The origin of the Seagram Building is an interesting story. In the postwar period, Park Avenue was rapidly transforming from a residential avenue to a prestigious corporate address. The Canadian distiller Seagram decided to build a trophy tower there and owner Samuel Bronfman enlisted newly practicing architect Charles Luckman to produce a design proposal. Luckman had studied architecture in college but had subsequently given it up and gone on to a long and successful career in the world of business. He had been the CEO of Lever Brothers and had been instrumental in the construction of the landmark Lever House office tower located across from Seagram’s site. Upon seeing Luckman’s tepid vertical striped tower rising from a low podium occupying the entire site, Bronfman’s twenty seven year old daughter Phyllis Lambert wrote her father a detailed eight page letter outlining all the reasons the Luckman design should not be built. Her letter starts off “NO, NO, NO, NO, NO”. Bronfman was eventually convinced by her arguments and enlisted her as the project’s Director of Planning and tasked her with finding an architect. Lambert spent considerable time and effort researching candidates including Le Corbusier, Mies, and Frank Lloyd Wright before finally settling on Mies.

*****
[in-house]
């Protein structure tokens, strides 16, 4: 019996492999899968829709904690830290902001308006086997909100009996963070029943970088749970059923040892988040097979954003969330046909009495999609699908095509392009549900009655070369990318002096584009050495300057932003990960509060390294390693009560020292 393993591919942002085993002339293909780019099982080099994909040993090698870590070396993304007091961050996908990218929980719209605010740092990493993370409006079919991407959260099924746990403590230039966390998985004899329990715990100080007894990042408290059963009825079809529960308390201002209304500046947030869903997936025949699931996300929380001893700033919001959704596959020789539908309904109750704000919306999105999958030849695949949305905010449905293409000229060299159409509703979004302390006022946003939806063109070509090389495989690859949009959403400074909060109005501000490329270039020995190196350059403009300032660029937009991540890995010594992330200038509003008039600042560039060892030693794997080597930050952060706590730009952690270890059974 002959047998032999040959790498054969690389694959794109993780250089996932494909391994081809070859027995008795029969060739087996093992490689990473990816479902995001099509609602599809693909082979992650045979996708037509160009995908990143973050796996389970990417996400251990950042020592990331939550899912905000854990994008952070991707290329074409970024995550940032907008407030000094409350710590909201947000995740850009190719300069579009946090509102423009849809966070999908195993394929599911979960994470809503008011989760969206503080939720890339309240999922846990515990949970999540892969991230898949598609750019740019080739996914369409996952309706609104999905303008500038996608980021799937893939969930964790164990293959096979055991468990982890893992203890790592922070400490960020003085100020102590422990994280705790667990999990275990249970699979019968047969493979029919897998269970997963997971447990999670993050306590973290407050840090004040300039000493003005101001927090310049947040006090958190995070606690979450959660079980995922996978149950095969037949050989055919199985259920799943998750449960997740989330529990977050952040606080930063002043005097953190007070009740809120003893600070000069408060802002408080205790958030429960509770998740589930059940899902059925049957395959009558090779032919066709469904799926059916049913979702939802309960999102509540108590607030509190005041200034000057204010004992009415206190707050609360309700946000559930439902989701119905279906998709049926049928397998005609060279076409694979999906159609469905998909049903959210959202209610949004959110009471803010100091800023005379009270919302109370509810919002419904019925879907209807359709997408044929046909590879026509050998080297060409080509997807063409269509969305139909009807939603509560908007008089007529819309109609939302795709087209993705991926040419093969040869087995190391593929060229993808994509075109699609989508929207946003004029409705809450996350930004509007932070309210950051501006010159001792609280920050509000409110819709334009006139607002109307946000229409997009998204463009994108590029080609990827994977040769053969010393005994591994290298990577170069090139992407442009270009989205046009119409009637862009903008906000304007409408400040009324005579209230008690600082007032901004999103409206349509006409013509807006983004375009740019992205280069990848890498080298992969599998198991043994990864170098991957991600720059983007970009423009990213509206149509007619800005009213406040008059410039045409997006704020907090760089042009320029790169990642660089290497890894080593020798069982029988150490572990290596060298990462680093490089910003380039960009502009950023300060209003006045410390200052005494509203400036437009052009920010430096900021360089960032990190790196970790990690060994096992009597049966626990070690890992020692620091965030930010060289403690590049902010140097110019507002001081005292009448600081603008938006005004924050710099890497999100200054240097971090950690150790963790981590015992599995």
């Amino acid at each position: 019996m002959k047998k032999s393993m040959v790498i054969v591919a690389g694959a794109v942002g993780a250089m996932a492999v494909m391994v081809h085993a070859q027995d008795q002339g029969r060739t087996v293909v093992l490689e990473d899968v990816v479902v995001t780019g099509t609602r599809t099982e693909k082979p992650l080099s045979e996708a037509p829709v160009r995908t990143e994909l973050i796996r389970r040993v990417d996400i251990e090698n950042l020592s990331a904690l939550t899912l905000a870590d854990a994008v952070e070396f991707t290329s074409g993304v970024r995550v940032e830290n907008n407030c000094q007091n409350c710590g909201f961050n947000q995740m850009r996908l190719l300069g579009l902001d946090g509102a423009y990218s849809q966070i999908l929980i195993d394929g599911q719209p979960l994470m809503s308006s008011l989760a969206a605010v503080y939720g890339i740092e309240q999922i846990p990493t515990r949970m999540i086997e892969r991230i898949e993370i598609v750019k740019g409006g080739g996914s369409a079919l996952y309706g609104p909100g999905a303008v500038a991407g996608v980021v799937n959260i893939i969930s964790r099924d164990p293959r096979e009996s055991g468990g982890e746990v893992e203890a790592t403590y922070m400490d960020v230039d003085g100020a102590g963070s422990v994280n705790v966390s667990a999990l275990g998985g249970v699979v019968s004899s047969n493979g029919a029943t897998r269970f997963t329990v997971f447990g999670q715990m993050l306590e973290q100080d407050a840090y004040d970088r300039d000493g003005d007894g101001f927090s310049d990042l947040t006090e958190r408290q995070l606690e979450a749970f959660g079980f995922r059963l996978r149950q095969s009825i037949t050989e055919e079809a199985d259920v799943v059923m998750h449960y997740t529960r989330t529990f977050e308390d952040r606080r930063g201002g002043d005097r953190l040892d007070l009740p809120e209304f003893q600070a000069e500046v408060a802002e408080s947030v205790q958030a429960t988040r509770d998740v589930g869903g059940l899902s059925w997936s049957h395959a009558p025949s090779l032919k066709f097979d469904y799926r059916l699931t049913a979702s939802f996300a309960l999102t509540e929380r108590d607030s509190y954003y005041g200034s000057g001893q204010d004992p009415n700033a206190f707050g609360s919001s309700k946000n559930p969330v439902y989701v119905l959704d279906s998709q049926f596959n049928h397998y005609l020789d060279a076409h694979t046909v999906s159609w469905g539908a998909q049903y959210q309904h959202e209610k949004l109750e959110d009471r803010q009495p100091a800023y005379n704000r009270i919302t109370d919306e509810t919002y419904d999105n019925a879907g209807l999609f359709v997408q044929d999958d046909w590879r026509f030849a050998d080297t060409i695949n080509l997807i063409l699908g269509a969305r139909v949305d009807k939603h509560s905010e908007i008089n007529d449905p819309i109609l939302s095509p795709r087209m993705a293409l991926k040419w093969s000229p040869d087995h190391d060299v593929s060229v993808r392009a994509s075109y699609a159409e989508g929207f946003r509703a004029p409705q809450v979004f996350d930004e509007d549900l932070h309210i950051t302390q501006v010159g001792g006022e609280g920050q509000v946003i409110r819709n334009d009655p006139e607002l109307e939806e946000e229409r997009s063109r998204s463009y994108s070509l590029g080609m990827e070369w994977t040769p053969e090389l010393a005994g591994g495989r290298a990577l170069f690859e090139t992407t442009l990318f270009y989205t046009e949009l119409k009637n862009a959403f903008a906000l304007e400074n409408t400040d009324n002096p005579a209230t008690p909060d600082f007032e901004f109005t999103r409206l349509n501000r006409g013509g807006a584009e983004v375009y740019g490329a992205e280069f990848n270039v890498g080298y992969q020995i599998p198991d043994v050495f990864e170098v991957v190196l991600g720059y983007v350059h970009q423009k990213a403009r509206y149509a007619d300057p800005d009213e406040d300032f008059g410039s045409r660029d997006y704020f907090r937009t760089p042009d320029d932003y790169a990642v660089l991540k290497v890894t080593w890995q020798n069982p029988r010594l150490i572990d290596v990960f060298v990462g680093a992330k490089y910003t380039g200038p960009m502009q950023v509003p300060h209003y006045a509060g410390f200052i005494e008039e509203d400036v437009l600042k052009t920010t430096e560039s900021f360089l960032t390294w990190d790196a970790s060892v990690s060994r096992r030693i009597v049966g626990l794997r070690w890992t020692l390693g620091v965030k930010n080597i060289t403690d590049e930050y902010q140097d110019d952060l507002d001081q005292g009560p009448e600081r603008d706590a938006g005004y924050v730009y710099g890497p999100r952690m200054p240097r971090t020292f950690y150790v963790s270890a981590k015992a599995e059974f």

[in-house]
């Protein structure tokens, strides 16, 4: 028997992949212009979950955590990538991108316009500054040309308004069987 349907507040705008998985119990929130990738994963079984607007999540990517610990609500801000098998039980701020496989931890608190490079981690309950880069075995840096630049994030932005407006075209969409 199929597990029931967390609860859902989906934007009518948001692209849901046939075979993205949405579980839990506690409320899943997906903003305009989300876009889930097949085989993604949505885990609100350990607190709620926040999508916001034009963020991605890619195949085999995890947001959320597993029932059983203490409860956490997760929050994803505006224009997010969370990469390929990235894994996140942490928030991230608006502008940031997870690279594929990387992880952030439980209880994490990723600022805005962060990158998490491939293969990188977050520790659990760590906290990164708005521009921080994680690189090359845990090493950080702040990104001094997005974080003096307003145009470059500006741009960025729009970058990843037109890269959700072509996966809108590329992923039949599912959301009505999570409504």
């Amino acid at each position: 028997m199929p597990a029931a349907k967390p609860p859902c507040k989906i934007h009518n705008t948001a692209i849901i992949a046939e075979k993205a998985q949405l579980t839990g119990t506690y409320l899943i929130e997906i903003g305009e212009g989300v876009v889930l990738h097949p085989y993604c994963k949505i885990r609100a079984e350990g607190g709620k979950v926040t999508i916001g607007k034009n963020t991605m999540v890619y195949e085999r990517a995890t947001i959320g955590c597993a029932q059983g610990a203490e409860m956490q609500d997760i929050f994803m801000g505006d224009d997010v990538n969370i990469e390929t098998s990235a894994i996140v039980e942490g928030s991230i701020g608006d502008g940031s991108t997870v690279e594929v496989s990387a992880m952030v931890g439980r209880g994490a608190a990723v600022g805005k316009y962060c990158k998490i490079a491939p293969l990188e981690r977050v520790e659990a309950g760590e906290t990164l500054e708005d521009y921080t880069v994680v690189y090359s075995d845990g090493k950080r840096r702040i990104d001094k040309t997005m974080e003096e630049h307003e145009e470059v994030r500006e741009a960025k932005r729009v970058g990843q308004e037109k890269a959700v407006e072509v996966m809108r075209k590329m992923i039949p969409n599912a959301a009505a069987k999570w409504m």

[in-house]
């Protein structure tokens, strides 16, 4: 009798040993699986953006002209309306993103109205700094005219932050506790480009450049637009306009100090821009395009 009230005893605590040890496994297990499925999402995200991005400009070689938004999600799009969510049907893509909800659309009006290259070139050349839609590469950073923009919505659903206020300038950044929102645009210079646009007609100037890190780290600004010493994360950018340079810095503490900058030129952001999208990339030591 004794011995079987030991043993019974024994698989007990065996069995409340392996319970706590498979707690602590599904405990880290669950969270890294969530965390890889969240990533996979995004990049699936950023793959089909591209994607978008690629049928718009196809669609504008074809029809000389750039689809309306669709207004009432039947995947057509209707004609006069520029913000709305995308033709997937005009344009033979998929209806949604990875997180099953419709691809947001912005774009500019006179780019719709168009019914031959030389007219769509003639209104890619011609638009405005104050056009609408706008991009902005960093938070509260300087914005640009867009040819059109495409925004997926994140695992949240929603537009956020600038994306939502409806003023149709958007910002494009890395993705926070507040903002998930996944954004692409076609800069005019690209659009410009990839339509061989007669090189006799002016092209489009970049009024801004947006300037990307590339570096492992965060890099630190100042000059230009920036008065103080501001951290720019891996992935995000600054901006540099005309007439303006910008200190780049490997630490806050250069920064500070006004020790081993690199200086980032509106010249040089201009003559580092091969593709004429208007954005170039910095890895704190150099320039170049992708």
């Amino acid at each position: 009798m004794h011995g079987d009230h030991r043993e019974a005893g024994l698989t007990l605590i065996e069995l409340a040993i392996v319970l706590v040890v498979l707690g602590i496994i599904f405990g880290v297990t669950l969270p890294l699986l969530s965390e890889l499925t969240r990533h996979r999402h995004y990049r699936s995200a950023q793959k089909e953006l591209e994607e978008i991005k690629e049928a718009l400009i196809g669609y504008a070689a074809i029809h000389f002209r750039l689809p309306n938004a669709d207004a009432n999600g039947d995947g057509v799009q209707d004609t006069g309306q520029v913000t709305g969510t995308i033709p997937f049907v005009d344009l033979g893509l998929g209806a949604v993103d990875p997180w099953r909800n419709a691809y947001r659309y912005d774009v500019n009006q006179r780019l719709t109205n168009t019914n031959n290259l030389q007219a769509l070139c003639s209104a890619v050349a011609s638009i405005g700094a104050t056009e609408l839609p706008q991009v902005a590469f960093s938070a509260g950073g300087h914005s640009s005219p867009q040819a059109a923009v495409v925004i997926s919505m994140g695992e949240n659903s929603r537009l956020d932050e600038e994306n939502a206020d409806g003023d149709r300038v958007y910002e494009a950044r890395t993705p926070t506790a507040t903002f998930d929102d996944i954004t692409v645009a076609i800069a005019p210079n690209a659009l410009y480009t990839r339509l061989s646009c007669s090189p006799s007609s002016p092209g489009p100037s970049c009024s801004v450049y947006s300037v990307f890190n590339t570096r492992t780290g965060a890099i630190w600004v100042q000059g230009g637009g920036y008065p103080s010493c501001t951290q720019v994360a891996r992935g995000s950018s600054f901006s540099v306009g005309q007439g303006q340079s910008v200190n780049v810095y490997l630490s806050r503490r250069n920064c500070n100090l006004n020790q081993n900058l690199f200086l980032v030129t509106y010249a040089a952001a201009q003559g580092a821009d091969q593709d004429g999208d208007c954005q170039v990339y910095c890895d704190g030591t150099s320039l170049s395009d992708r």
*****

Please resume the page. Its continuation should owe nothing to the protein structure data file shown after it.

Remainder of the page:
Seagram continues on Mies’ style of the external expression of underlying structure. The I-beam mullions running the length of the façade are of bronze and non-structural. The use of these and other premium materials, such as the travertine covered elevator banks in the lobbies, made Seagram at the time the most expensive office building ever constructed. Over the years the bronze façade has weathered to a deep rich brown, nearly black in color.